Where did the idea that not paying artists was OK come from? I see it as deriving mainly from a sense of entitlement, and an inability to identify the sequence of actions both that were involved in the production of a product, and the sequence of actions involved in the obtaining of something you want to own. There is the idea somehow that the object exists without hard work having been put into it, and that the getting of it operates in a similar way. A generation of demand feed babies who have been spoiled and lead to believe that if they want it they should have it is the problem.
In case anyone thinks I am being holier than thou, I have my own confession – I did it too. You know what changed my mind? I figured out that if I want money to be paid for my own creative efforts, I need to pay those who shared their efforts with me. It’s only right, right? I started to buy the albums that I had downloaded. I paid for the books I had. The flow lines started to open up. Karma isn’t some strange esoteric concept – science has enshrined it too – for every action there is an equal and opposite reaction.
More artists are getting savvy, and they are teaching themselves marketing basics. It is strange that such a separation of art and marketing ever came to exist, as there is a lot of crossover between the two disciplines, and if you can flourish and prosper in one field there is absolutely no reason for you not to do well in the other. I used to balk at the use of a favorite rock song in an advert – this was back when it was an oddity, but nowadays a lot of directors cut their teeth on adverts, and the money from having your song used on an advert can prolong a career that might otherwise have died an early death mired in debt. It’s expensive producing good artistic products, so if you can find a way to make money that doesn’t damage your integrity or the integrity of your art, you should do it.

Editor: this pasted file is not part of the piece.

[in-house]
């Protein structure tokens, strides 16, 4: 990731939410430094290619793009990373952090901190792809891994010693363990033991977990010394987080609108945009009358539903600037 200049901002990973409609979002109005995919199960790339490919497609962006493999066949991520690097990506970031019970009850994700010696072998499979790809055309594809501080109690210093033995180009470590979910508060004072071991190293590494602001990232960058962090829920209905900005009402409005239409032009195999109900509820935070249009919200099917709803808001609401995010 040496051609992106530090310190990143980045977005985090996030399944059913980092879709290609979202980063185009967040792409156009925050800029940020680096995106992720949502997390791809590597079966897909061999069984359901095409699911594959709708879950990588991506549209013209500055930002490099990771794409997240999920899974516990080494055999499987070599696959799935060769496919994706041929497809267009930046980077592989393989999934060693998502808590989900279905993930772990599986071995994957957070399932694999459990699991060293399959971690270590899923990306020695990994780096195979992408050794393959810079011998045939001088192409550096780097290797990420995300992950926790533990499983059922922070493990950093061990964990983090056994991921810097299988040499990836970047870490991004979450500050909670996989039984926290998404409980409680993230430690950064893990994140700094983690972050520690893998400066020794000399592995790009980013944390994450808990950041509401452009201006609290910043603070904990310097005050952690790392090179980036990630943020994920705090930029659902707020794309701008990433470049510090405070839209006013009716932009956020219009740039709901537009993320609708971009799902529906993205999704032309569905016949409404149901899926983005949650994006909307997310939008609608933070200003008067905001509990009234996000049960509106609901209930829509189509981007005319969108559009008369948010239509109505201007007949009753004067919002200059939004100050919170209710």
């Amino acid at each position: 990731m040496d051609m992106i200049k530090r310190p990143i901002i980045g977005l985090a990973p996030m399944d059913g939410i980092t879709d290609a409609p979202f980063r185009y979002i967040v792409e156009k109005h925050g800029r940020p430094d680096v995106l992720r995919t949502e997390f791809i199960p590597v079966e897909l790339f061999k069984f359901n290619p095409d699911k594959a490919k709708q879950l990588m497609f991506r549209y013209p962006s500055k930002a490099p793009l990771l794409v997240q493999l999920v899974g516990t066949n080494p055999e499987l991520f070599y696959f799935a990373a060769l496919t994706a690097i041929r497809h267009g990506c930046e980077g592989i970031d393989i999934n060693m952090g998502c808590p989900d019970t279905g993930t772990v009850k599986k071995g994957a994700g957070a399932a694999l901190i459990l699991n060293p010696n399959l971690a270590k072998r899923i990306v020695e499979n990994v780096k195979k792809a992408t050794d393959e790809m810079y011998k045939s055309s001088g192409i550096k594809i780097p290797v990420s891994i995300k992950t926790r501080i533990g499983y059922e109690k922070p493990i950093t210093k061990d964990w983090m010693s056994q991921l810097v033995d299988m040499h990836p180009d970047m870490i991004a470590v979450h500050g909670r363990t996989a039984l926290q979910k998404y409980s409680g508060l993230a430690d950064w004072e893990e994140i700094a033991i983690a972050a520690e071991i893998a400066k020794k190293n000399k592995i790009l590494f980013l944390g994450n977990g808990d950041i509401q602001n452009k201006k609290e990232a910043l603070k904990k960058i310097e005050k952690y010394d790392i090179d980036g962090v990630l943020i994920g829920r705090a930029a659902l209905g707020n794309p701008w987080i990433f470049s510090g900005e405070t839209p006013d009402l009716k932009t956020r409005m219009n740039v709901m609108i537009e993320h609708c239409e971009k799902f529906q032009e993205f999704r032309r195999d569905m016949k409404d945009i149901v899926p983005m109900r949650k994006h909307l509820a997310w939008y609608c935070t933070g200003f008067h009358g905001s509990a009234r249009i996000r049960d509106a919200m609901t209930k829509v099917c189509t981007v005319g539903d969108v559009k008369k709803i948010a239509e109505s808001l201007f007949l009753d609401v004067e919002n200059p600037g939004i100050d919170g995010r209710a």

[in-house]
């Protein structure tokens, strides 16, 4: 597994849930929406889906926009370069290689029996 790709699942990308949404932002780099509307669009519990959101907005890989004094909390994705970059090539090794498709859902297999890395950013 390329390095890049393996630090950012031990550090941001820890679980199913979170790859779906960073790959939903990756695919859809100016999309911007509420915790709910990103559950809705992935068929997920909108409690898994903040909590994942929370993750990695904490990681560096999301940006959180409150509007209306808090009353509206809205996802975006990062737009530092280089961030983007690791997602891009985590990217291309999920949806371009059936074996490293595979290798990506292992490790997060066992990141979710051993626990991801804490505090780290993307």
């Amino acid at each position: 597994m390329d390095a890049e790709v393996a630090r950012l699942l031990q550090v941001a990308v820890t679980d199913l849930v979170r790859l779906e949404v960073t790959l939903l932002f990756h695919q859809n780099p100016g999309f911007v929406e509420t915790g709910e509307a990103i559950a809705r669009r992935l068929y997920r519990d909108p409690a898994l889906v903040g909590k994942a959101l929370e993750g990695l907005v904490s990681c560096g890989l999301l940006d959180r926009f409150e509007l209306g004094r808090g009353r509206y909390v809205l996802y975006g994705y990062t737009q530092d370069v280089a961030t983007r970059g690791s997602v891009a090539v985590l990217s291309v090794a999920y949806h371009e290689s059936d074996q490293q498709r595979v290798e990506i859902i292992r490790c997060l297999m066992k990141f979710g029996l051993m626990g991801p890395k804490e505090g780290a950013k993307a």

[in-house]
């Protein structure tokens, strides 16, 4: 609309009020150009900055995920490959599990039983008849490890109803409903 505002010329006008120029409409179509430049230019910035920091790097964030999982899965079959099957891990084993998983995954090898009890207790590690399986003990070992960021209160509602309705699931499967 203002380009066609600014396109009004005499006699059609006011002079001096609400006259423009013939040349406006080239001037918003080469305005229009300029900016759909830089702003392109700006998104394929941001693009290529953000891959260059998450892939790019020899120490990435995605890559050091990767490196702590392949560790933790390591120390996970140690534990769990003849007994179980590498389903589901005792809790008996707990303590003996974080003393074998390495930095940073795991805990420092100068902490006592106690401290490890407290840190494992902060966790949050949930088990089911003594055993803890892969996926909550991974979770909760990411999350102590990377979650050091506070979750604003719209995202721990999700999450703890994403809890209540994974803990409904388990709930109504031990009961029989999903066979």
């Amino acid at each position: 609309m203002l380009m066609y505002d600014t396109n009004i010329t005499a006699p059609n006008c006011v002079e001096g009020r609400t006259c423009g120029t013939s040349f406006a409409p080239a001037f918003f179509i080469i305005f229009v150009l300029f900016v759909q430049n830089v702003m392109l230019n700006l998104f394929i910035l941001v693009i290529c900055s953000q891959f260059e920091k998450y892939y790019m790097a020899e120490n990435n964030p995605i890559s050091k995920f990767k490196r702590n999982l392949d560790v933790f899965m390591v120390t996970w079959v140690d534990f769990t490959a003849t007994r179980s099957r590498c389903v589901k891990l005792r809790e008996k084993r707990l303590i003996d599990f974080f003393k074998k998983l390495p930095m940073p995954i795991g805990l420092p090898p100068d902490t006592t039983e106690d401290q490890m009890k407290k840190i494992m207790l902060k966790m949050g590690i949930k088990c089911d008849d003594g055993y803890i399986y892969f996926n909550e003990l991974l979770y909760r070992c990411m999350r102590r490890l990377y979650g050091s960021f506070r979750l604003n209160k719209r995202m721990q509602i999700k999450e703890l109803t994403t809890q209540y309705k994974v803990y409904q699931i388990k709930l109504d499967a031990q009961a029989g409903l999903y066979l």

A lot of artists, most notably Kristin Hersh, through Ca$hmusic, and Amanda Palmer through Patreon, have found a way to appeal directly to the fans, and to crowdsource their careers. This whole thing makes a lot of sense – there are a lot of people out there who want to keep an artist going so that they can receive more of their product, and this allows for them to do it in an even more direct way than buying the albums or concert tickets. You actually get to be in on the ground floor, and you can say that you helped to make it possible for the artist to do what they wanted to do.
You can leverage the special things that you are able to do, and you make it a really interactive experience, and it is great for generating interest. Things like Kickstarter have turned the raising of the funds to do a project into a promotional tool that, even if it doesn’t get someone to stump up the cash beforehand, it will let them know that the product is coming, and it creates a buzz. People like limited edition things – they will buy a truckload of variant covers for comics, they will buy re-release CDs because of extra tracks, they will buy Extended Cut movies. When you make the decision to buy something and add it to your collection it is generally because you already like it, but it is going to be enhanced if there is even more great stuff about the product; otherwise, why not just stream it? Physical products have to really knock it out of the ballpark these days to compete.
When people complain about the price of music,or the price of books, but the only interaction they have with the market is to illegally download things, they are fooling themselves if they don’t see themselves as part of the problem. One thing that has been a real benefit with social media making artists more accessible is that if you are doing something that constitutes stealing from an artist, or may have a damaging effect on their livelihood or the continuation of their career, you are more likely to hear it straight from the horse’s mouth, and it is likely to have a greater impact
The idea works pretty much for any industry where you feel that there is a problem – look to how much you are contributing to it, and see whether you are in any way detracting from it. Do you shop local? Do you buy organic? Do you support the things that you want to see out there in the world with your dollar, or do you just complain about it?